Pakistani leaders also view CPEC as important. In the face of a slowdown of CPEC projects due to geopolitical tensions, Pakistan Prime Minister Imran Khan took controversial steps in October 2019 to push forward the development of CPEC and provide tax exemptions for the state-owned Chinese Overseas Ports Holding Company, which operates Pakistan’s Gwadar Port. 

    CPEC is intended to connect the land-based Silk Road Economic Belt with the Maritime Silk Road, and Gwadar Port is an important part of this effort. The Pakistani government leased it to the Chinese Overseas Ports Holding Company until 2059. China quickly developed plans for expanding and upgrading the Gwadar area, but progress has been slow. The new Gwadar International Airport was due to be completed in 2023, but the timeline has been delayed to 2024. Similarly, the plan to create the Gwadar Free Zone for Progress has been stalled. The proposed free zone will encompass 2,281 acres when completed, but as of 2023, it only spans 60 acres. 

    How China Gains from the Belt and Road Initiative

    The BRI has the potential to yield considerable economic and political gains for China. Many of these have been explicitly acknowledged in China’s official policy communiques, such as the expansion of China’s export markets, the promotion of the Renminbi (RMB) as an international currency, and the reduction of trade frictions like tariffs and transport costs. 

    Additionally, developing and connecting hard infrastructure with neighboring countries aims to reduce transport times and costs. Establishing soft infrastructure with partner countries will allow for a broader range of goods to be traded with fewer regulatory hurdles. Raising capital for these infrastructure projects by issuing bonds in RMB also encourages its use in international financial centers. In particular, China’s lower-income western provinces stand to gain as the creation of overland economic connectivity with Central Asia promises to boost growth there. 

    Many of the potential benefits of BRI are less publicly articulated. For instance, some of China’s SOEs— such as cement, steel, and construction companies—have built up significant capacity (expanding factories and hiring workers) to serve China’s booming domestic economy. As China’s economy has matured and slowed, these companies have sought out productive uses for their resources overseas. Similarly, China has a large reserve of savings that is not being invested productively. Investing in large-scale overseas infrastructure projects enables China to export its excess savings and put its SOEs to work

    In the long-term, the BRI could help re-orient a large part of the world economy toward China. Increasing the amount of trade, investment, and connectivity between China and countries throughout Eurasia will also render these countries more dependent on the Chinese economy, increasing China’s economic leverage over them. This may empower China to more readily shape the rules and norms that govern the economic affairs of the region.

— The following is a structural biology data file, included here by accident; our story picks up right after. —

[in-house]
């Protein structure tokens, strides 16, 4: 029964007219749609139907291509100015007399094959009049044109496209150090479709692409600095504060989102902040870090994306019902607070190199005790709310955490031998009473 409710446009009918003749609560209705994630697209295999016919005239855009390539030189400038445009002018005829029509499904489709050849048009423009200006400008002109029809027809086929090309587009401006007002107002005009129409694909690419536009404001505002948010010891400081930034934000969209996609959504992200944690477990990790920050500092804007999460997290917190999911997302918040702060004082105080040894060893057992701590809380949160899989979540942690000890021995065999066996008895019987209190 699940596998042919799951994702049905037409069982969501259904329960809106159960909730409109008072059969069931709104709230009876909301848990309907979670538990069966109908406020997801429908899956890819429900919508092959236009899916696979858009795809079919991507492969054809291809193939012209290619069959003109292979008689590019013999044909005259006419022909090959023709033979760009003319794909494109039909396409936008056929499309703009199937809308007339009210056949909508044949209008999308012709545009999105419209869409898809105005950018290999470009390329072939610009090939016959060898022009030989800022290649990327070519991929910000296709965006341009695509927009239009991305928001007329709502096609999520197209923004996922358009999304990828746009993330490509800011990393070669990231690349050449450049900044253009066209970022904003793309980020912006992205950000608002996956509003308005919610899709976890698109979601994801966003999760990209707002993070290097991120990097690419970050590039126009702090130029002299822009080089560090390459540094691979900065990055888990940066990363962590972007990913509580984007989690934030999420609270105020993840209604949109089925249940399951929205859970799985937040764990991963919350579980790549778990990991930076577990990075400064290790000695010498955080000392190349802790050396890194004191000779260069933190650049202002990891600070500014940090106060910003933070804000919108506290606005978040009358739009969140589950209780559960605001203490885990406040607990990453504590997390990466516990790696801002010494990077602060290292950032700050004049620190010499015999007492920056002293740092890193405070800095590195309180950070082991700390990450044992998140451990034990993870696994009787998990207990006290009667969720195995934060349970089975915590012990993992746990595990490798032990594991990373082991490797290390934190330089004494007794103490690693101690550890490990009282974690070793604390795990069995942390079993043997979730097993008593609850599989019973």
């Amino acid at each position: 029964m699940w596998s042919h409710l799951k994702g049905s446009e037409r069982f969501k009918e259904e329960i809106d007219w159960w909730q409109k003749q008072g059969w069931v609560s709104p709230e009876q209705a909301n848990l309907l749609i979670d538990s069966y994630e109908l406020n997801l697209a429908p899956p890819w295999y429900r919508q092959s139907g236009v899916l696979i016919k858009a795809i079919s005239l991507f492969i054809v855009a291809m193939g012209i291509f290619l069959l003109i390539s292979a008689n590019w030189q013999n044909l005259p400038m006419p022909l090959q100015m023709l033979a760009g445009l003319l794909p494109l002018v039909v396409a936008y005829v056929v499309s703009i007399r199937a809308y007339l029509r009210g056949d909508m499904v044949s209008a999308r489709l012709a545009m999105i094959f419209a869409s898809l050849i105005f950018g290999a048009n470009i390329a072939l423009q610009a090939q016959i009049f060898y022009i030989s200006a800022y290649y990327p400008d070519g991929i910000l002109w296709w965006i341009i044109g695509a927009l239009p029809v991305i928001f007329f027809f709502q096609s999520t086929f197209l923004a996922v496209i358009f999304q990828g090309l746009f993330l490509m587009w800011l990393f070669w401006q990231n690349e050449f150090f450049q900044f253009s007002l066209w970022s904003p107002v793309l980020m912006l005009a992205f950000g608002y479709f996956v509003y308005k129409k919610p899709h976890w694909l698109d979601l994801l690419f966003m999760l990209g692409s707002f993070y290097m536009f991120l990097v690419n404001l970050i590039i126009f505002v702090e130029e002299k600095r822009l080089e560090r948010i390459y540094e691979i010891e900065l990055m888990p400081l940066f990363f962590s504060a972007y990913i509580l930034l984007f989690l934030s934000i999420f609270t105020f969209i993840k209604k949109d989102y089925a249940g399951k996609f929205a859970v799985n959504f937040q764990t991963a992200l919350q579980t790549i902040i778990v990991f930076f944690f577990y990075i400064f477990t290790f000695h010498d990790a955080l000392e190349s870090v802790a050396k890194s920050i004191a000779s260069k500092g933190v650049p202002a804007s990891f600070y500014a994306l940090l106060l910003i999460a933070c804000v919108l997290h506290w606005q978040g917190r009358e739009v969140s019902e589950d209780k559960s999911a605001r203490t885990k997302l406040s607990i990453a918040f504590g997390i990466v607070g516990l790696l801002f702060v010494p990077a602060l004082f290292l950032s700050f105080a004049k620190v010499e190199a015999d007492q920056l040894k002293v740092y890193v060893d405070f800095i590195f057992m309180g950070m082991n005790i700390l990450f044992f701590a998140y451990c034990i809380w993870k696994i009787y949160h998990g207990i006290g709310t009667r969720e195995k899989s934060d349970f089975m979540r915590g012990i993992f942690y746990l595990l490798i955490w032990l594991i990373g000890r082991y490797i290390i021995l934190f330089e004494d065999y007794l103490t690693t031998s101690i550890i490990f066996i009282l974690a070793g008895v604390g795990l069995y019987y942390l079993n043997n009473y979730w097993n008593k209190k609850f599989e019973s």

The BRI can also win China political gains. Beijing may be able to exploit its financial largesse to influence partner country policies to align with its own interests, particularly in certain countries in Central and South Asia that lack good governance and robust rule of law. Some countries that are part of the BRI rank unfavorably on Transparency International’s Corruption Perceptions Index, an index running from 0, indicating very high corruption, to 100, indicating very low corruption. Based on scoring from 2022, BRI partner countries with particularly poor Corruption Perceptions Index scores include Turkmenistan (19), Pakistan (27), and Sri Lanka (36). 

    Accepting Chinese capital has come with expectations that Chinese companies will then be contracted to manage infrastructure, giving them at least some influence over critical infrastructure. For example, Chinese state-owned conglomerate COSCO Shipping owns a majority share of the Port of Piraeus—Greece’s largest port and a “flagship” BRI project.  

    From China’s perspective, investments into strategic locations help diversify China’s transport network for critical resources like oil, gas and other goods. This helps reduce dependency on maritime chokepoints, such as the Strait of Hormuz and the Strait of Malacca, through which China currently receives much of its energy supplies and goods flow.  

    Partner countries can likewise reap concrete benefits. Fulfilling the infrastructure needs of these countries helps speed development by better enabling them to export their products to overseas markets, which can further boost job creation and foster stable growth. Other potential sources of infrastructure finance, such as the World Bank, tie lending to conditions that recipient governments may feel encroach on their sovereignty, such as stipulations that governments limit spending to a certain level or enact anti-corruption measures. Chinese investments have been historically less likely to require recipient countries to adhere to such conditions. 

    However, several countries have been unable to repay large loans for BRI projects. More than 90 percent of all countries classified as “low income” or “lower middle income” by the World Bank are member countries of the BRI. As these countries have taken on loans from China, many are struggling to repay them, with some having to turn to the International Monetary Fund for financial support. Countries including Sri Lanka and Zambia became burdened with soaring interest payments on loans and were forced to default. China has also been accused of hiding additional loans within their agreements, resulting in even larger loan amounts.